The Board of Governors from AMPAS have finally announced their selections for this year's Honorary Oscars. This year they're not giving out the Thalberg (for Producing) or the Hersholt (for Huminatarian efforts) but just the regular ol' Honorary Oscars. If such a thing can be deemed "regular" since they're so hard to come by. Consider that James Ivory still doesn't have one despite being a masterful oft imitated but never duplicated director behind three major Best Picture contenders (and many other beautiful films) and never having won an an Oscar and being 88 years old. Nathaniel wept. Oscar remains remarkably stingy with the gays but at least they've noticed the need for diversity in other ways.
Congratulations to this year's esteemed recipients!
SUPERSTAR JACKIE CHAN
He's a famous actor, producer, and director and his filmography is just enormous with well over 100 films under his belt. What's more he's a major figure in Asian cinema which is about the last place Oscar ever looks to hand honors so good on them. He's only 62 which is young for an Honorary prize but Spike Lee got his while still in his late 50s recently so they appear to be loosening up with their age restrictions.
EDITOR ANNE V COATES
Though The Film Experience is against Oscar's strange practice of giving Honorary Statues to people who've already won (like Coates) there's no denying that she's one of the best editors the cinema has ever seen. And in truth they've been a bit stingy with her with only 5 nominations and a win (Out of Sight, In the Line of Fire, The Elephant Man, Becket, and her winning film Lawrence of Arabia when she was still in her 30s). I was personally horrified when she was not nominated for her vigorous artful editing on Erin Brockovich (2000). At 91 she doesn't work much anymore but she did edit Fifty Shades of Grey (2015) recently.
DOCUMENTARIAN FREDERICK WISEMAN
The Academy has been egregiously stingy with this 86 year old. He's never been nominated despite being considered one of the all time greatest documentarians. He has made nearly 40 documentaries including such well regarded titles as Titicut Follies (1967), High School (1968), Hospital (1970), Welfare (1975), Domestic Violence (2001), and At Berkeley (2013)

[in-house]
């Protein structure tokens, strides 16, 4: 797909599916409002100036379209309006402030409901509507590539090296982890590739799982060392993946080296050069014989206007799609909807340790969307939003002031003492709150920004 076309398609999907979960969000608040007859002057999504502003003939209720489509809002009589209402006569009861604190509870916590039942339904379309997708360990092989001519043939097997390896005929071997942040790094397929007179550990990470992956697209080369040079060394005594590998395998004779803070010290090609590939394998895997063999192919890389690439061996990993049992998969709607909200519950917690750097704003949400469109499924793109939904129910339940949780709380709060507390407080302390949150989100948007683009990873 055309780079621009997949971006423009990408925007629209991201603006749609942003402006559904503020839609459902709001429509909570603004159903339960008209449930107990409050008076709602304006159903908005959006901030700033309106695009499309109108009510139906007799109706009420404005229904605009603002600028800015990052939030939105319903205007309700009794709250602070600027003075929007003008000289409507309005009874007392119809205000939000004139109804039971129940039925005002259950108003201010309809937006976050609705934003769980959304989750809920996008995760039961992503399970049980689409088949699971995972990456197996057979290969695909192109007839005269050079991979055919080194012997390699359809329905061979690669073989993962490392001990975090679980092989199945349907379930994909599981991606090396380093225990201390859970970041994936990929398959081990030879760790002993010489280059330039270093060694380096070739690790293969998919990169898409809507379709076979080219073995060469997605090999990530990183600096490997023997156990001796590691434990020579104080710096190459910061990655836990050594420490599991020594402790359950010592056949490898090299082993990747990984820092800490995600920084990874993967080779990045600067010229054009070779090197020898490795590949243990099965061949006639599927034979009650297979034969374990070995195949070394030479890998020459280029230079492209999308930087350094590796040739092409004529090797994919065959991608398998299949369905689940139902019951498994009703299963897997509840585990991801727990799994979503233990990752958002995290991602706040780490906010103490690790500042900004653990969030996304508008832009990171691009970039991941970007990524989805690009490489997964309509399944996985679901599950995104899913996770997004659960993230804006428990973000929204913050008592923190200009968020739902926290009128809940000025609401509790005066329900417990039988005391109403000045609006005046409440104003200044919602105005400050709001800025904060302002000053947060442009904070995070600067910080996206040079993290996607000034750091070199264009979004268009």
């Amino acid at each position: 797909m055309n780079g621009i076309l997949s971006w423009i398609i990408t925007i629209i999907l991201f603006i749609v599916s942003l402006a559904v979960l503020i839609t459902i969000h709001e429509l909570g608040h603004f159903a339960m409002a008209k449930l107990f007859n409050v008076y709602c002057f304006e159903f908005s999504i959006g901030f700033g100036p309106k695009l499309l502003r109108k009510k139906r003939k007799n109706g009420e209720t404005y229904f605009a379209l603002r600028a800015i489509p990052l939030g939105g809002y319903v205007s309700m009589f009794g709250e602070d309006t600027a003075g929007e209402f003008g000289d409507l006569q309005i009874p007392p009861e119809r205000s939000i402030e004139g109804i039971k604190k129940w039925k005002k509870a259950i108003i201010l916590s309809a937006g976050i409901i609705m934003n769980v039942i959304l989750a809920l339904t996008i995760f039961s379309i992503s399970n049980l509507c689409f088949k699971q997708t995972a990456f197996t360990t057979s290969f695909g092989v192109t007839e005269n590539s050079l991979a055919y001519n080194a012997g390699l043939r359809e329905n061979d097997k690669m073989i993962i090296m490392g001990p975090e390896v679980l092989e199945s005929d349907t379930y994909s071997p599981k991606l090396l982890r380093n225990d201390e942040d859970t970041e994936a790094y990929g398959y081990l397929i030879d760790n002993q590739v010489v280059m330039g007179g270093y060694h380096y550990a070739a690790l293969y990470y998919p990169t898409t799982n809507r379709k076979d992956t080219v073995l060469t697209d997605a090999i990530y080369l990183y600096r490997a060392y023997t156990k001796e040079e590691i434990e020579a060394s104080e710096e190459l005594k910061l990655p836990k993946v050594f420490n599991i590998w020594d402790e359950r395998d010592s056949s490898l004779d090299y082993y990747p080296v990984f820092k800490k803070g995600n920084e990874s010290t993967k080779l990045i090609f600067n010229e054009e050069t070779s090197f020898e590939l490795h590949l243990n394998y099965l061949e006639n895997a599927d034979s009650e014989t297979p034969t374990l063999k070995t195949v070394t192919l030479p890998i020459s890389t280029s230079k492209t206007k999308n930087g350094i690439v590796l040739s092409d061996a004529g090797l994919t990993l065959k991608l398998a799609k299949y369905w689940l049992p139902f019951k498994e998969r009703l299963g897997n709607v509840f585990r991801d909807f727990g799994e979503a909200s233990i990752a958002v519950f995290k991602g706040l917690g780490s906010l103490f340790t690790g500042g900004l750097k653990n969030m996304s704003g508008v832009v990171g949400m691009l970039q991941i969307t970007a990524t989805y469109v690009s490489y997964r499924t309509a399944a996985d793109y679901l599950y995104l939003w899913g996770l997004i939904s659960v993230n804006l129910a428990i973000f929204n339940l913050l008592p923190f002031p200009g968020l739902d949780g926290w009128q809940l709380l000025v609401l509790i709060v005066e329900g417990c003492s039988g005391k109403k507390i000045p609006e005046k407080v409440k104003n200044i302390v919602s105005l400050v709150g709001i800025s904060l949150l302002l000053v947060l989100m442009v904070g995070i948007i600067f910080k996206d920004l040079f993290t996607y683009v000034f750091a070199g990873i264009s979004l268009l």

CASTING DIRECTOR LYNN STALMASTER
Since AMPAS does not have a category for casting this is a great use of the Honorary award. Lynn Stalmaster is 88 years old and a legend in his field. Within his first three years as a casting director he already had a Best Actress winning film under his belt (I Want to Live!, 1958). Among his many films there are quite a few examples of situations where the perfect actors for that particular project where chosen including: In the Heat of the Night (1967), The Thomas Crown Affair (1968), They Shoot Horses Don't They (1969), Harold and Maude (1971), Deliverance (1972), Tootsie (1982), The Right Stuff (1983), Nine and a Half Weeks (1986) and many more. I adore that he had such a thing for Faye Dunaway though maybe she regrets how frequently he cast her since Mommie Dearest (1981) and Supergirl (1984) were towards the end of it.
The non-televised Governors Awards will be held on November 12th. As usual we'll be doing some posting on these four careers in the lead up to their honors so we have quite a range of films to choose from. Any requests?